Indigenous Relations Minister Rick Wilson expects economic growth for Indigenous communities in Alberta in 2021.
In an interview with Windspeaker.com, Wilson said announcements are likely to come this month on economic development opportunities with an aggressive Indigenous tourism plan to spark the growth.
“Two pretty major announcements will come from the Alberta Indigenous Opportunities Corporation,” which was created in 2020, said Wilson. The AIOC is backstopped by the province with $1 billion in loan guarantees aimed at reducing the cost of capital for Indigenous groups to go ahead with commercially viable projects in energy, mining or forestry.
Last year, the AIOC backstopped its first and only project for $97 million as a joint venture for six First Nations as part of the Cascade Power project.
“So that's exciting to be able to get some bigger projects going to help out some of the First Nations,” said Wilson. “That's where I feel our successes are really going to be felt.”
The province has announced that it will not be providing more funding to the Metis Settlement General Council when the existing 10-year, $85-million agreement expires in 2023.
“If I can get them involved in some of these bigger projects and create their own income and give them that pride of ownership and determining their own destiny that's what we're really shooting for,'' he said. The minister said there is forestry and oil and gas developments that can happen on the 1.25 million acres of land the settlements have in total.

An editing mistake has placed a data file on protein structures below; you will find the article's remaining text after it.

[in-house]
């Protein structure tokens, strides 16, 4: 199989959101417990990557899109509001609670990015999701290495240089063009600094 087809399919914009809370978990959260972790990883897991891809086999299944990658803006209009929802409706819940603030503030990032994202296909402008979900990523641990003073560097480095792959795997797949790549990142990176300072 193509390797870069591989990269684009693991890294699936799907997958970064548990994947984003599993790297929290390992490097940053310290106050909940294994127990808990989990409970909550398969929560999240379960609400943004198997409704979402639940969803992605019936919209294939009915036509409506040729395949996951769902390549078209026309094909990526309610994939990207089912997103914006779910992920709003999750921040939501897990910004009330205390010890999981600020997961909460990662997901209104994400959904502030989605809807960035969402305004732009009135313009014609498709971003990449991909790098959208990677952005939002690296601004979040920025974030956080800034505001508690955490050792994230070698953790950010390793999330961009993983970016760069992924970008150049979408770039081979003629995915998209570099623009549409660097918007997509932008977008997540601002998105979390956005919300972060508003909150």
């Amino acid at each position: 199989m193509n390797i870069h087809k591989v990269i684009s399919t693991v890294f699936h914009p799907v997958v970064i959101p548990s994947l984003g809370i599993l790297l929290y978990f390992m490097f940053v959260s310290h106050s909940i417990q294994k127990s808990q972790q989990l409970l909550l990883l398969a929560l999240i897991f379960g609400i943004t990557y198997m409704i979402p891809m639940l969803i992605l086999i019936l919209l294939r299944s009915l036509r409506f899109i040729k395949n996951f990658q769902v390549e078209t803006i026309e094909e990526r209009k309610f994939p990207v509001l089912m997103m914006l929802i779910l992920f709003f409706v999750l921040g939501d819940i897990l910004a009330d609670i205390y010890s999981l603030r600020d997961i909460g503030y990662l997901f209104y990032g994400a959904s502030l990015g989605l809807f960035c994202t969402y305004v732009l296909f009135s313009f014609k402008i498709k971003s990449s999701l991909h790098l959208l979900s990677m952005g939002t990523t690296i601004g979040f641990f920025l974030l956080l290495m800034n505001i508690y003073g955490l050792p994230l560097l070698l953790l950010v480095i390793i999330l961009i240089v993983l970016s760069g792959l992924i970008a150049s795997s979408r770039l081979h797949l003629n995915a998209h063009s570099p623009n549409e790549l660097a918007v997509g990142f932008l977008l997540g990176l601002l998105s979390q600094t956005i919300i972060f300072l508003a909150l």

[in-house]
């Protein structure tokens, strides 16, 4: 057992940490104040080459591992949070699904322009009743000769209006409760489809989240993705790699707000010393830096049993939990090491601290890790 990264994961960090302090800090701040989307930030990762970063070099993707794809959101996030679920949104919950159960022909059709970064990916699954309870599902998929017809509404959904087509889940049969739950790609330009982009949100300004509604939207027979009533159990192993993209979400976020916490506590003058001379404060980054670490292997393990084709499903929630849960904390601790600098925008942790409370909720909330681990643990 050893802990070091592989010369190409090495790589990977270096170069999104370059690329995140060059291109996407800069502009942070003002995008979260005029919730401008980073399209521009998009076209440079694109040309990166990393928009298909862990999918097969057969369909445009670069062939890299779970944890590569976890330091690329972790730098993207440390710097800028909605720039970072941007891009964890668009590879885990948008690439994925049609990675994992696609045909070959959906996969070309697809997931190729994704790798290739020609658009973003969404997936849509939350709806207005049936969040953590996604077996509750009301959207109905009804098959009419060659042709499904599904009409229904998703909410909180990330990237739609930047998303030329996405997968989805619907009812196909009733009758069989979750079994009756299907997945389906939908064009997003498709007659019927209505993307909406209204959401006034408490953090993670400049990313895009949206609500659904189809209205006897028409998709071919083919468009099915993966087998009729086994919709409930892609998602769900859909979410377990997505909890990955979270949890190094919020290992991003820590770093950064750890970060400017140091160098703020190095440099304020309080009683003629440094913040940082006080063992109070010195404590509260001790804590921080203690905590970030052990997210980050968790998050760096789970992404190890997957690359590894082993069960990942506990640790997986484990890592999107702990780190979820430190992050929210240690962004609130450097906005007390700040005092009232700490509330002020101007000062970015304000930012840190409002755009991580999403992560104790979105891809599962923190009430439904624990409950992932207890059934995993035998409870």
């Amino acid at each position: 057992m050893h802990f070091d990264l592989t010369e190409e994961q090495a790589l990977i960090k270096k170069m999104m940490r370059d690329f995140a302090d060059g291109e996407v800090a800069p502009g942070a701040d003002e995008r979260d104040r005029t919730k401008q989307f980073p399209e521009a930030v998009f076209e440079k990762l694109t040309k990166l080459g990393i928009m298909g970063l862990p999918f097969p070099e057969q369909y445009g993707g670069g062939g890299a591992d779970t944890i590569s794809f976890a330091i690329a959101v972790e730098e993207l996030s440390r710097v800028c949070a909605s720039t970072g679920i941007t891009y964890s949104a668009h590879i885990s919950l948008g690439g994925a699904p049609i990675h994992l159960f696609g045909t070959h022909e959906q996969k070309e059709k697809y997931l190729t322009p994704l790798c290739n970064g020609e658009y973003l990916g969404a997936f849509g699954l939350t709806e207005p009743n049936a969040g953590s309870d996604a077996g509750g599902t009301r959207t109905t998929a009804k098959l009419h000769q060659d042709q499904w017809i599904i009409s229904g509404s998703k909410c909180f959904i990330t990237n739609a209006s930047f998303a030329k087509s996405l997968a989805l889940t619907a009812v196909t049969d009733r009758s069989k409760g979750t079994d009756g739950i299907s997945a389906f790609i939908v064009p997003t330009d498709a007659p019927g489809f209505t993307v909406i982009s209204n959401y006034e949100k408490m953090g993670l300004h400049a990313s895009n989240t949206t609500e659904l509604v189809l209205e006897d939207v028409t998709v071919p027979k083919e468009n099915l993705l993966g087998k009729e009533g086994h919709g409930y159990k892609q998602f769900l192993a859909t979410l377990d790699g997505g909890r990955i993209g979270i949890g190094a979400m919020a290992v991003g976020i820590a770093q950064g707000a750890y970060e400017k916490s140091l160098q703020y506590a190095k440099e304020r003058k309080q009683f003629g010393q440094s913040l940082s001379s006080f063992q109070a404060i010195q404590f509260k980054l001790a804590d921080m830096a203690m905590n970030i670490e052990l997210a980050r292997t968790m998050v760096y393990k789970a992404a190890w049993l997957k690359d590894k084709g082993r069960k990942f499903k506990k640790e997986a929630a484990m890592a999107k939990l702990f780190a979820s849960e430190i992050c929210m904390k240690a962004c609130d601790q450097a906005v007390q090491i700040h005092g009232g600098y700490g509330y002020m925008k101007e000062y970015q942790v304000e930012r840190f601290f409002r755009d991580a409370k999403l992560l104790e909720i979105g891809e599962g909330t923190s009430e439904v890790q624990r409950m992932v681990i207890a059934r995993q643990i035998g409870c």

Some “major announcements'' will also be coming from the $5-million Aboriginal Business Investment Fund in mid- to the end of January, said Wilson.
The ABIF provides up to $500,000 in grants for small businesses to cover capital costs for Indigenous community-owned economic development projects.
Wilson does not expect his department's budget to be hit with extensive cuts in the new fiscal year despite the difficult financial position the province faces with the downturn in the oil and gas industry.
Indigenous tourism is another facet of economic development that Wilson is pushing.
One-quarter to one-third of people coming to Canada want an “Indigenous experience,'' he said, adding that his department has been working with Indigenous Tourism Alberta. According to the ITA website, $130 million of spending in Alberta is generated through Indigenous tourism.
Wilson said he would like to promote an Indigenous corridor in the province that would include such southern attractions as Head-Smashed-In Buffalo Jump and Blackfoot Crossing and the tipi villages at Calgary to the proposed tipi village in Ponoka and moving north to the Metis Crossing at Smoky Lake and the pristine lakes for fishing and camping in the Fort McMurray area.
Wilson said Kenney has asked him to set up a round table and work with the ministry of jobs and economy “to see if we can find some way to increase our Indigenous tourism across the province, so that's going to be really exciting.''
Wilson believes that now is the time for such a venture despite the impact the coronavirus pandemic has had on travel. He said he hopes the vaccine will renew confidence in the industry.
–– Shari Narine, Local Journalism Initiative Reporter